Barbara Lee: Climate Change Could Lead to Prostitution

House Concurrent Resolution 36 is Representative Barbara Lee’s (D-Oakland) second attempt to convince Congress to take gender into account when dealing with the effects of climate change. The crux of her argument can be summed up in an excerpt from the resolution:

“… women will disproportionately face harmful impacts from climate change, particularly in poor and developing nations where women regularly assume increased responsibility for growing the family’s food and collecting water, fuel, and other resources …” 

By 2050, the amount of people living in extreme poverty is expected by increase by upwards of 3 million. This is largely a consequence of increased environmental disasters, such as drought, making subsistence farming impossible in certain regions. Currently, female farmers grow between 60-80% of the food in developing countries.

According to the Resolution women are already marginalized in many developing countries by “lack of economic freedom, property and inheritance rights, as well as access to financial resources, education, family planning and reproductive heath, and new tools, equipment, and technology …”

This means that women will have less opportunity to adapt and may have to turn to extreme measures, such as sex work or early marriage, to ensure survival for themselves and their families. Especially in countries dealing with high unemployment and financial woes, many women are tricked into sex slavery by persons claiming to offer them decent jobs in other regions.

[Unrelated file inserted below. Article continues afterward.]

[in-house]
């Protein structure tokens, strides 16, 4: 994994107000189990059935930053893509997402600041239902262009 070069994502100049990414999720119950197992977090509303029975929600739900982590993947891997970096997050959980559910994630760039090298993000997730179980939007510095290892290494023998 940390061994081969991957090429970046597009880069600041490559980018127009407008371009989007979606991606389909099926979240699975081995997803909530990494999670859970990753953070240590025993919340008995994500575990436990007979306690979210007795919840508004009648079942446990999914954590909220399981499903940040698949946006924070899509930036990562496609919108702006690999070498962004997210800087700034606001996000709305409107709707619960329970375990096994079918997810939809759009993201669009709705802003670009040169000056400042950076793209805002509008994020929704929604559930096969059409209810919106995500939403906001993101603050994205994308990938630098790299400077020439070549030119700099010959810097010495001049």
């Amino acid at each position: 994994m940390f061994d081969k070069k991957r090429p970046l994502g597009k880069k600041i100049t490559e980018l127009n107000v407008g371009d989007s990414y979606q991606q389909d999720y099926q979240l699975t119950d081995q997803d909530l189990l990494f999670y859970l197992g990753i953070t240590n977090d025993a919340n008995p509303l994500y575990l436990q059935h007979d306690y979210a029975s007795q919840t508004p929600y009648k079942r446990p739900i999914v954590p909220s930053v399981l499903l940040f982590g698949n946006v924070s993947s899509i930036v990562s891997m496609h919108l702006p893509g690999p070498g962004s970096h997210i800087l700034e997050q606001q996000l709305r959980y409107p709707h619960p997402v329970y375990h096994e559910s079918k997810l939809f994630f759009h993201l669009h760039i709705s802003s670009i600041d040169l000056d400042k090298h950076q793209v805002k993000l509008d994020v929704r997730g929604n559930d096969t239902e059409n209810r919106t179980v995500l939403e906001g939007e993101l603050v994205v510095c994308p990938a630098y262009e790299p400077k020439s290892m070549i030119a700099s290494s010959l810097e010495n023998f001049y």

The resolution also reported that many women in the United States are vulnerable to climate change in different ways. It was noted that Hurricane Katrina displaced over 83% of low income, single mothers.

If adopted, the Resolution would force Congress to acknowledge the disparate effects that climate change will have on women, build gender into a framework for combating climate-related issues, and take steps to reverse this disparity. Women would be empowered by increased education as well as more involvement in planning, implementing, and evaluating strategies for combating climate change.

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Laura Merli

Laura Merli is a first year Environmental Policy and Sustainability Management student at the New School.

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